Sperm that are unable to undergo capacitation cannot penetrate an egg and thus fertilize it.  Researchers have discovered two gene mutations that cause sperm to be produced without CatSper channels. These genes are CatSper1 and CatSper2. Men with either of these mutations are infertile.

Clinically diagnosing CatSper-related male infertility can be tricky.  Changes in motility caused by the absence of CatSper channels are frequently missed in standard semen analyses.  “A more rigorous clinical examination that includes measurement of sperm motility parameters like path velocity, progressive velocity, and track speed”1 is required to help determine if sperm cells are hyperactivated. Computer-aided sperm analysis (CASA) systems have been developed that are capable of performing this type of assessment of motility. Genetic testing is also available to confirm a diagnosis of CatSper-related male infertility.

If lack of CatSper channels is the cause of a couple’s fertility woes, there is no treatment option available that will enable them to achieve a pregnancy naturally. However, pregnancy can be achieved with intracytoplasmic sperm injection (ICSI) using sperm from ejaculate, testis tissue, or epididymal tissue.

References

Hildebrand MS, Avenarius MR, Fellous M, et al. Genetic male infertility and mutation of CatSper ion channels. European Journal of Human Genetics. 2010; 18(11): 1178-1184.

Calcium Signaling Through CatSper Channels in Mammalian Fertilization, Dejian Ren and Jingsheng Xia, Physiology June 1, 2010 vol. 25 no. 3 165-175

Fertility and the Male Cancer Patient: The Need to Sperm Bank to Preserve Fertility

Couple in hug watching sunrise togetherMany people facing cancer know about some of the side effects of common treatment options. Chemotherapy can cause you to lose your hair and change the way food tastes to you. It can make you nauseous and fatigued. These are symptoms that cancer patients expect to face during treatment. But one side effect you may not have thought about is infertility. For both men and women, treatments can affect the ability to conceive children1. If you are planning on starting or expanding your family, this may be a concern you should talk about with your doctor. A medical professional can help you understand your risk for infertility due to cancer and treatments.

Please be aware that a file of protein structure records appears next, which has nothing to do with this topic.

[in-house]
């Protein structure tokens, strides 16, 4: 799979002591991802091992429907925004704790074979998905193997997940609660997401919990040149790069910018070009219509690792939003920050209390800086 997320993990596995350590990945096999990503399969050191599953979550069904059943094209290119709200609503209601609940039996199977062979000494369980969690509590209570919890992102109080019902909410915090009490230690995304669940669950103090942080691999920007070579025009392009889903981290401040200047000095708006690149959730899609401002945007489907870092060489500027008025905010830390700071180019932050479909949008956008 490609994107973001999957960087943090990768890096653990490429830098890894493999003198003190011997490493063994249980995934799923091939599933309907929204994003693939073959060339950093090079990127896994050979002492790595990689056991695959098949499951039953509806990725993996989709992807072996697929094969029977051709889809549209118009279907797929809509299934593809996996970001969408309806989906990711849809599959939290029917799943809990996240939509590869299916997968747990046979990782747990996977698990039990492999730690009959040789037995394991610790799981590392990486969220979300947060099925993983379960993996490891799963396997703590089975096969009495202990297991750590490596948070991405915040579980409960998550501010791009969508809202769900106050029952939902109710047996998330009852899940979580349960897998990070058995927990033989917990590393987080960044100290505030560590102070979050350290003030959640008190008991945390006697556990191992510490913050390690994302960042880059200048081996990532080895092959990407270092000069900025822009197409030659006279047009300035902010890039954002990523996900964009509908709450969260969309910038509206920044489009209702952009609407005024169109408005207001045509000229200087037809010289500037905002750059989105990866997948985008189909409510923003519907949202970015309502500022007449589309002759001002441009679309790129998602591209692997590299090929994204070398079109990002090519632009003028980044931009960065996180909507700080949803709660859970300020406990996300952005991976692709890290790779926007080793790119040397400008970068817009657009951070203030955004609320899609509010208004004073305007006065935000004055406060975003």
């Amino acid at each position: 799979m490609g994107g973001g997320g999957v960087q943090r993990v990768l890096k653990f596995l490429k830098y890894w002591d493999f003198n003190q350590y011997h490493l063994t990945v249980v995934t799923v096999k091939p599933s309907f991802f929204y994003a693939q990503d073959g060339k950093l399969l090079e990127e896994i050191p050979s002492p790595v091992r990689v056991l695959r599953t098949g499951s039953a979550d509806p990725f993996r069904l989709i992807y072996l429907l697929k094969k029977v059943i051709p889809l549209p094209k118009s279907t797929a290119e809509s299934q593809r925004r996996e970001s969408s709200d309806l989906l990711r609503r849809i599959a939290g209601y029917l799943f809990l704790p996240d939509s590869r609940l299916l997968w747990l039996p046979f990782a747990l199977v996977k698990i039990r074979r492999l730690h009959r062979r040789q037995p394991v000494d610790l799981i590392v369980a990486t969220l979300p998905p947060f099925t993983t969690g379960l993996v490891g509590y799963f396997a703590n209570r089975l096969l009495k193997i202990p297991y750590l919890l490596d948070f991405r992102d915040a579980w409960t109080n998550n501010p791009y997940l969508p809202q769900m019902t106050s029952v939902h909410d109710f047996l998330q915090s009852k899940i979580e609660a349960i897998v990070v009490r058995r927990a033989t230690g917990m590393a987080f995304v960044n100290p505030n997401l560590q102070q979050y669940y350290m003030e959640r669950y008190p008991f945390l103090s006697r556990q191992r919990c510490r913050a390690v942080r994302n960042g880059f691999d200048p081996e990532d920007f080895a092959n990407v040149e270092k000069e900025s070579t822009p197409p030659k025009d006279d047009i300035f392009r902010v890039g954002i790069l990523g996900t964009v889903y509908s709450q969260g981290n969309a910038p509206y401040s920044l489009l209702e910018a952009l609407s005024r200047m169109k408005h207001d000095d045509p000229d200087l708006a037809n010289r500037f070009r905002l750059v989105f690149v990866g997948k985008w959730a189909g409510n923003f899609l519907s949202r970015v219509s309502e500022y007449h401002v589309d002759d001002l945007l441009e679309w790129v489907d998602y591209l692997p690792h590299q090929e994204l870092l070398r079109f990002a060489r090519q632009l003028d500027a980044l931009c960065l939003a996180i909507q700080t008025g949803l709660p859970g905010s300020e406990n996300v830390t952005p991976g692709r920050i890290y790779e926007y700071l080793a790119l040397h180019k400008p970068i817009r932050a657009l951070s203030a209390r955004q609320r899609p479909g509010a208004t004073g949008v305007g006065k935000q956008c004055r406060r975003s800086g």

Sperm production can be temporarily reduced by certain cancers and treatments2. Some treatments, however, permanently alter your ability to reproduce. Cancer cells are fast growing. Cancer treatments are designed to target and eliminate fast-growing cells in the body. This is intended to eradicate cancer cells, but other fast-growing cells, like hair and sperm, are destroyed in the process3. Both radiation and chemotherapy treatments can slow or stop sperm production, and the effects can be permanent3. Additionally, chemotherapy and radiation therapy may alter the DNA of sperm, and it is recommended that a cancer survivor wait 1 to 2 years before trying to conceive a child for this effect to dissipate4.

If you have been diagnosed with cancer and are worried that treatment may interfere with your plans to have a family, there are options you can pursue to preserve your fertility before you begin treatment. Cryopreserving sperm is a simple, inexpensive process that can save sperm for years, in case you need it for intrauterine insemination or in vitro fertilization. Sperm must be collected and banked before your cancer treatment begins4 to ensure the best possible sample of undamaged cells.  Cryopreserving your sperm helps ensure your ability to have your own biological children in the event that cancer treatment has impacted your fertility or you are interested in having a child during or soon after treatment.

References

1. American Society of Clinical Oncology. Side effects of chemotherapy. Retrieved from http://www.cancer.net/all-about-cancer/cancernet-feature-articles/treatments-tests-and-procedures/side-effects-chemotherapy

2. Livestrong Foundation. Male fertility preservation. Retrieved from http://www.livestrong.org/we-can-help/just-diagnosed/male-fertility-preservation/

3. Roswell Park Cancer Institute. Cancer and male infertility. Retrieved from https://www.roswellpark.org/patients/fertility-guide/male-infertility

4. New York Cryo. FAQs: 3. When does one bank sperm? Retrieved from https://nycryo.com/faqs/

For additional information on Sperm Banking please visit NYCryo.com